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Given what I said in “Enter the Cybercandidates,” it can hardly be a surprise that other candidates are trying to imitate Dean’s cyber-based strategy, including taking up blogging to communicate with their supporters. But, I have to say that I was surprised to discover that the Bush-Cheney campaign was among them.

While blogging has been adopted as a political resource by both the right and the left, most bloggers position themselves as outside the mainstream, as speaking from a marginalized position. In an earlier column, “Blog This,” I had argued for a world where blogging was a grassroots response, a counter to the concentration of Big Media. I am reminded of that immortal moment in Star Trek V, when Kirk demands to know, “What does God need with a starship?”

To paraphrase the good captain, what does the president need with a blog? Especially when the Commander in Chief can get so much free mass media coverage on demand? Isn’t there something vaguely oxymoronic about the phrase, “official blog?”

Let’s be clear on some of the ways that the Bush blog works differently from most other blogs. For starters, it is pretty clear that George W. doesn’t write his own blog – even if most posts come from GeorgeWBush.com. (He’s not a man; he’s a corporation!). Indeed, the posts here have little of the informality and personal address one associates with blogging. These are press releases for the most part or attempts to give a higher profile to media coverage sympathetic to Bush’s perspectives on the issues. This week, there’s lots of stuff about how the liberal media misreported the Kay report. They do seem to get the idea that blogs depend on rapid turnover of information and real time response to breaking events. You can see that Dick Cheney is speaking on television RIGHT NOW! Where they do try for informality, it is pretty lame-footed: “Psssst, imminent threat, pass it on.” I am reminded of the story of Richard Nixon asking a staffer, “so have you had any good fornication lately?”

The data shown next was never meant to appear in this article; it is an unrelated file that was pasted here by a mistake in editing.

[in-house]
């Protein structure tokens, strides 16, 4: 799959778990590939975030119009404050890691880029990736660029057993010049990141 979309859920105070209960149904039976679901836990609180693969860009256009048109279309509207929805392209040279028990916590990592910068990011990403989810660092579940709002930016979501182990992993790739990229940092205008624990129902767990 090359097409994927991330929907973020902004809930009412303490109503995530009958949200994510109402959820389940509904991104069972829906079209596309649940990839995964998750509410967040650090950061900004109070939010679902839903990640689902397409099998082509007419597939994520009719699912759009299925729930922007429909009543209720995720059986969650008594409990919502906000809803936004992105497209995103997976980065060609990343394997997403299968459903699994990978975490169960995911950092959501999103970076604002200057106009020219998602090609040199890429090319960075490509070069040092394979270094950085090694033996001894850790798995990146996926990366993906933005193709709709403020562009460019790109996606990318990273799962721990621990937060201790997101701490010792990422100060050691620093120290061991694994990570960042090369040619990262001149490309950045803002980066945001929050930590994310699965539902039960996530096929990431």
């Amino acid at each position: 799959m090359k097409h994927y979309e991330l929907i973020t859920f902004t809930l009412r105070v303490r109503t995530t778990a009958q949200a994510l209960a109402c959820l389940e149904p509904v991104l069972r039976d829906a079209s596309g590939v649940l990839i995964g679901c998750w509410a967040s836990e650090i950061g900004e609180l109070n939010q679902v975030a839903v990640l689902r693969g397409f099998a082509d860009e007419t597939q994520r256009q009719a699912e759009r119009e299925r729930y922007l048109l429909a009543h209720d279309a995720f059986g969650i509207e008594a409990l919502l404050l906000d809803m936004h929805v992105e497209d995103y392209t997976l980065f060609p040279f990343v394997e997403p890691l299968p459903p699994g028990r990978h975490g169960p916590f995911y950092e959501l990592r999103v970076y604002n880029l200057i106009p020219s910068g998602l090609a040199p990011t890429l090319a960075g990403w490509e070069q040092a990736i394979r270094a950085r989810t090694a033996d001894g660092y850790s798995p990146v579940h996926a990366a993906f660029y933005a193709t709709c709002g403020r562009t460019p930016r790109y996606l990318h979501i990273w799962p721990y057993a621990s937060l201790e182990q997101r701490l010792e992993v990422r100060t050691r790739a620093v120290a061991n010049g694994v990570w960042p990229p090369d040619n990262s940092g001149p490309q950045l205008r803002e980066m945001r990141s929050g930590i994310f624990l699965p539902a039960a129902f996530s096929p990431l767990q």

Second, the Bush people don’t really seem to care what we think about their posts. Most blogs provide an opportunity to respond, seeing the medium as dialogic in nature. The Bush blog, on the other hand, only provides us with the chance to forward its messages to other people – seeing the web as viral but not conversational. This is one step up from the high tech brochures used in campaigns past – and one step down from what any major newspaper in the country provides its readers. If the interface of campaign websites mirror the interface between the candidates and the citizens, what does this say about the desire of the Bush people to hear from what used to be called “silent Americans”?

And third, while Dean provides a behind the scene glimpse into the man, his people, and their thinking, the Bush blog is top down and official, showing us nothing we don’t already know about the people behind this administration. Nice try, but there’s nothing here which would disprove my claims that establishment candidates still haven’t figured out what to do with this medium.

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